AUSTIN, TX – The Texas State Office of Court Administration has released guidelines regarding how the Texas court systems should work during the coronavirus pandemic.
According to the report published by the TSOCA, on August 31, Texas’ constitutional bill of rights provides that “the right of trial by jury shall remain inviolate.”1 Ensuring that the right to a jury trial is available in all cases has been strained during the past six months, as the ability to gather prospective jurors and others together during the pandemic has been limited. Prior to the pandemic, Texas courts averaged 186 jury trials per week. However, since mid-March, jury trials have been suspended except for in limited cases assisted by the Office of Court Administration (OCA) through October 1. Pursuant to the Supreme Court’s Emergency Orders Regarding the COVID-19 State of Disaster, OCA has reviewed 85 requests to hold jury trials from June to September, and twenty of those trials have occurred. Based upon the planning, observations, and lessons learned from those trials as noted below, OCA submits to the Supreme Court the following recommendations regarding jury proceedings:
In-person jury proceedings should be limited to district and county courts, including statutory county courts and statutory probate courts, between October 1 and December 31.
All courts should be permitted to conduct virtual jury proceedings, which are allowable under the current emergency order. However, in jailable criminal jury trials, virtual jury proceedings should only occur with appropriate waivers and consent of the defendant and prosecutor made on the record. In all other virtual jury trial proceedings, consent should not be required.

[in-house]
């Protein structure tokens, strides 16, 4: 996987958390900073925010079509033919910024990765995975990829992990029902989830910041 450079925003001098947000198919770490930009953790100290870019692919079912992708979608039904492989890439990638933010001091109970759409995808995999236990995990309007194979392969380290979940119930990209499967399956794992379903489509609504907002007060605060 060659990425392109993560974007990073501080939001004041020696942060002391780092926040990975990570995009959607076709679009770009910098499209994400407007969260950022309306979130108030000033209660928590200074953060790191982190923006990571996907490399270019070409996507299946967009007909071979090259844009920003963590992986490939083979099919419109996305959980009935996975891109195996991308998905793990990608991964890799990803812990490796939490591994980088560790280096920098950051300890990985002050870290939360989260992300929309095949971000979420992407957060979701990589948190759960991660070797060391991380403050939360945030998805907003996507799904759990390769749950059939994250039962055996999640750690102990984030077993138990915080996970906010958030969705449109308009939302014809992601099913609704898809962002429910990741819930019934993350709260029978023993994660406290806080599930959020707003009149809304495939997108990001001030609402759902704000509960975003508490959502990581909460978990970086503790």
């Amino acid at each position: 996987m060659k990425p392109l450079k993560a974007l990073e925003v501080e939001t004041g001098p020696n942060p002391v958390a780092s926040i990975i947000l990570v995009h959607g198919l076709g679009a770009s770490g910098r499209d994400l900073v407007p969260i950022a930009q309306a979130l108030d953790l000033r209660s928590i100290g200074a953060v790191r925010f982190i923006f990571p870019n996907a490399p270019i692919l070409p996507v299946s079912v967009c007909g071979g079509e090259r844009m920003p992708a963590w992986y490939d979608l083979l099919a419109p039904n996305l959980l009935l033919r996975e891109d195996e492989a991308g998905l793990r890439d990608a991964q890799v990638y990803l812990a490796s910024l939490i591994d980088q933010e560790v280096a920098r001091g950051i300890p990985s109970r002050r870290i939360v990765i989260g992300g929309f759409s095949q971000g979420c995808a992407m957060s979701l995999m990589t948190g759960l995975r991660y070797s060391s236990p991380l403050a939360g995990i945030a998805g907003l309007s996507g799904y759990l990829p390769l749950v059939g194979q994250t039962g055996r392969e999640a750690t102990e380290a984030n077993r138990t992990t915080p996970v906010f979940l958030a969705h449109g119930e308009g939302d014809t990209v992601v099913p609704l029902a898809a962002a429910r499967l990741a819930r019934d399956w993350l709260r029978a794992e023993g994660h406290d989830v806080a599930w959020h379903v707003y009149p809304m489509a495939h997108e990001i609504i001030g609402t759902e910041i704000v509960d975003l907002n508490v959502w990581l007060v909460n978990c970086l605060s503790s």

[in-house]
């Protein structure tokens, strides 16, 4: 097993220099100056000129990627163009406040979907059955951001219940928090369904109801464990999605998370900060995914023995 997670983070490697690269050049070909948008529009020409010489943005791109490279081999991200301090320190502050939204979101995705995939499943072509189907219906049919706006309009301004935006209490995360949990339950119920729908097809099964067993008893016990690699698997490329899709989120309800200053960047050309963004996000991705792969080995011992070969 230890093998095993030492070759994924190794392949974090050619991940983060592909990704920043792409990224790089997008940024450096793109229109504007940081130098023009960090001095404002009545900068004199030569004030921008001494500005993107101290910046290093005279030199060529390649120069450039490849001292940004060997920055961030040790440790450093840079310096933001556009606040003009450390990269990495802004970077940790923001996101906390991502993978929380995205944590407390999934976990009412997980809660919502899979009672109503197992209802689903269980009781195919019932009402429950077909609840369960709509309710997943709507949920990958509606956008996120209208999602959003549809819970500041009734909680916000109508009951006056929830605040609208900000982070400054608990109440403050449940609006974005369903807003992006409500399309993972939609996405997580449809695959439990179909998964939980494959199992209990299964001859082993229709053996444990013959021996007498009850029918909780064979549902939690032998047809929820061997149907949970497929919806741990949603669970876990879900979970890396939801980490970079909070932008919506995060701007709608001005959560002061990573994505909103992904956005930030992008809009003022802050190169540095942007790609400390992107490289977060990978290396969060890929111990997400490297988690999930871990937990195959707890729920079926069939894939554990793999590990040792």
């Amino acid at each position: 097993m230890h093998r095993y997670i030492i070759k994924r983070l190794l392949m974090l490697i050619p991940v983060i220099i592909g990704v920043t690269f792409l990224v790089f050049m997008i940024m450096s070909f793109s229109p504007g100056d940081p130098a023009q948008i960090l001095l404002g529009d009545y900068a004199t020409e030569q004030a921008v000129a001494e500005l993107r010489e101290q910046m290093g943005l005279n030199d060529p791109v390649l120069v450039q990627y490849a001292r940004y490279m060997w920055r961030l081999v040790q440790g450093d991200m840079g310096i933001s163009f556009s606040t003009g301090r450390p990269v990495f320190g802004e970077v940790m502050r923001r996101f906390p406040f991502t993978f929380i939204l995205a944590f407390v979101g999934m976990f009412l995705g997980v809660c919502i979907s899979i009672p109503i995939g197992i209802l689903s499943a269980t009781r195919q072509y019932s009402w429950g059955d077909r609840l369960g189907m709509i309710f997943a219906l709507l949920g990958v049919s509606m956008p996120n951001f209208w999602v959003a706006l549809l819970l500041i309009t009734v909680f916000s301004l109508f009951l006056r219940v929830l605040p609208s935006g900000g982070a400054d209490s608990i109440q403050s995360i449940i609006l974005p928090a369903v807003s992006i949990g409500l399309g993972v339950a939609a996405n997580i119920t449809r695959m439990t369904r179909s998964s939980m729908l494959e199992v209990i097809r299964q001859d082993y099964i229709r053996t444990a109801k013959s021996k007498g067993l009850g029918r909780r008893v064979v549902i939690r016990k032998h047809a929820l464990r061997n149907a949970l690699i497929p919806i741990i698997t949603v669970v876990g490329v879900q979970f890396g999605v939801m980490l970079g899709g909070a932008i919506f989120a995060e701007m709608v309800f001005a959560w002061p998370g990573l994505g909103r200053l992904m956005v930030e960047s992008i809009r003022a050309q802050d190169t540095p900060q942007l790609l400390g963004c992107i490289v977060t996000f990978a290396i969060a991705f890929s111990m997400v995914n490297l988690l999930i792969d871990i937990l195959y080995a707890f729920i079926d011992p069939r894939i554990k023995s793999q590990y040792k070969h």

The local administrative district judge for each county and the presiding judge of a municipal court should be required, after conferring with all judges in the county (local administrative district judges) or city (presiding judges of municipal courts) to submit a plan for conducting jury trials consistent with guidelines for conducting jury trial proceedings issued by OCA. Included in those guidelines should be:
- Procedures for the summoning of jurors
- Guidance on appropriate locations for jury proceedings
- Requirements for screening requirements
- Requirements for face coverings
- Social distancing protocols
- Alternate Jurors
- Arrangement of Courtroom
- Microphone protection protocols
- Exhibit/evidence management
- Vulnerable witnesses
- Food precautions
- Cleaning requirements
According to a local judge in Tom Green County, there are at least two jury trials on the docket scheduled in the next 12 months.